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Thursday, 23 November 2017

UK Bond Market 2010: Part II

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  • Mike Winfield, IFR
  • Samantha Pitt, Network Rail
  • Group shot of Bond Markets Roundtable 2010
  • Sam Hill, RBC Capital Markets
  • Georg Grodzki, Legal & General

IFR: Before we move on from Gilts, I just wanted to talk a bit about the syndicated Gilts programme, specifically the transferability of that issuing format to other borrowers. We have seen significant demand for syndicated Gilts. Might that offer an opportunity for SSA borrowers to issue in size under this format?

Robin Stoole, Lloyds Banking Group:I think the shift in the DMO’s issuance tactics to the large syndicated issues has been extremely well received by the markets. I think it’s perceived to be more transparent and I think it’s added a degree of order to the process, which potentially I think SSAs could look to take advantage of.

Via the process, I think it will be clear if there is at any particular time excess demand that hasn’t been mopped up, and the SSAs could potentially look to take advantage of in a relatively short order in much the same way as they did with the traditional auction processes, prior to these syndicated deals being done.

Myles Clarke: What the syndication mechanism allowed them to do was engage the investor base, which doesn’t happen when you do auctions, particularly in the linker market where they rely heavily on the GEMMS to step up on the day, take down the transaction, and then the investors have the option within the next few days of whether they want to buy or not.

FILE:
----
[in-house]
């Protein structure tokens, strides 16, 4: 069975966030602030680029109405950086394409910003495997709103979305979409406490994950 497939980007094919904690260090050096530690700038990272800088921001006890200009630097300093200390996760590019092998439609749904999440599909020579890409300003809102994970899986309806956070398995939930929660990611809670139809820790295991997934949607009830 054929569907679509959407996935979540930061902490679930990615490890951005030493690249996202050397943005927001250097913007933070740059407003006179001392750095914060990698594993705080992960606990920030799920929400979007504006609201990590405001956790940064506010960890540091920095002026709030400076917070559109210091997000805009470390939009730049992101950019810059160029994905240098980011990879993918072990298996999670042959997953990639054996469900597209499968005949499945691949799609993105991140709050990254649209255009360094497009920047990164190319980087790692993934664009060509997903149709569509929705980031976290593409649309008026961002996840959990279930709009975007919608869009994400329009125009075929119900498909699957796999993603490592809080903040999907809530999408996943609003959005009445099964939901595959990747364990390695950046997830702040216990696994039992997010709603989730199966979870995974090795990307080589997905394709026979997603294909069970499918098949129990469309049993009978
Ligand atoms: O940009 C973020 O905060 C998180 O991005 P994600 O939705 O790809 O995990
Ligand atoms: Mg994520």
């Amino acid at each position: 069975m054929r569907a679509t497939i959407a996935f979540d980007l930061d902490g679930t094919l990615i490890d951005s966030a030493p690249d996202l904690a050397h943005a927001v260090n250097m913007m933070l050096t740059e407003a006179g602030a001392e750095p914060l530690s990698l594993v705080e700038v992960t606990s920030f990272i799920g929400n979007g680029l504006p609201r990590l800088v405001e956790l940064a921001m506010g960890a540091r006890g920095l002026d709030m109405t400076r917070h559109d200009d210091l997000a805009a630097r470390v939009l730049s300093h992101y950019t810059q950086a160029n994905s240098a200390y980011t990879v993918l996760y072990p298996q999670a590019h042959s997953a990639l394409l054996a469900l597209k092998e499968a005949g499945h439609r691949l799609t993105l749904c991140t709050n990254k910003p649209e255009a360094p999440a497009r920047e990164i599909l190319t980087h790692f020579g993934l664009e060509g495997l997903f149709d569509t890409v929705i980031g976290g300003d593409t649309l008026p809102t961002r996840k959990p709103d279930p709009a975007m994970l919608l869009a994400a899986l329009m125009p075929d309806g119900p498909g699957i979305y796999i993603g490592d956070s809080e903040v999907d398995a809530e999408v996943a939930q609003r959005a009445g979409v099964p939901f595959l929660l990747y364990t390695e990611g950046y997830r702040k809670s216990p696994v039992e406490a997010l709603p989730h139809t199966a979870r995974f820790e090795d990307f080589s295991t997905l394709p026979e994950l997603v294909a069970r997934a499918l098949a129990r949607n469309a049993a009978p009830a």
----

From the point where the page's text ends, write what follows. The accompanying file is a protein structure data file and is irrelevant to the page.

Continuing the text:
That is easier to do at the shorter end, but with such a dramatic increase in their programme, the execution risk of relying on your GEMMS to always step up and take down the risk is not realistic, particularly at a time where balance sheets are constrained. So what it does is it engages investors from the outset, and allows them to have that direct dialogue.

And investors like it because they have a lot more notification on when these transactions are going to take place, and for them to get size done, it’s an easier way to get access to liquidity in a primary new-issue transaction, as opposed to always relying on the secondary desks. So it’s the engagement factor for me that works, which hasn’t always worked for the other issuers, because they’re looking at the arbitrage. And while the DMO always wants to get the best rates, that’s not the same thing as arbitrage. So you’d like to think that that engagement process works for everyone, but it’s just not necessarily transferable if people don’t want to be involved.

 

Sterling Libor

 

Thomas Schroder: Most of our sterling issuance is done on a reverse inquiry tap basis. When we start a new line, we quite often use a book-building procedure, but there are limits to what we can accept as a price taker. When we issue we have to control pricing, so we refrain from doing auctions.

Samantha Pitt: Pretty much all of our issuance in sterling is done on a syndicated basis apart from when we’ve done some taps of the inflation-linked bonds that have been done on reverse inquiry. But we wouldn’t do the large volumes that the DMO does because our funding requirements aren’t that great. And if we raised all of our funding in one bond, we get cash management issues and the cost of carry on the cash. 

IFR: I’m aware the EIB does £50m and £100m taps as the most frequent sort of size, but what if the EIB and others larger issuers were able to do with £500m or £1bn trades without it being detrimental to your all-in cost effectiveness? I’m still not quite clear as to whether or not the market would be able to take that. It seems to me there’s no reason why a market-maker couldn’t take a position and hedge it, as may be the case with other deals in other currencies. Not all deals are sold at the outset are they? Often there is some residual, which can be hedged and sold at a later stage. In fact, some deals are almost marketed on the basis of that, which appeals to ongoing retail demand. But the economics just don’t stack up, I assume.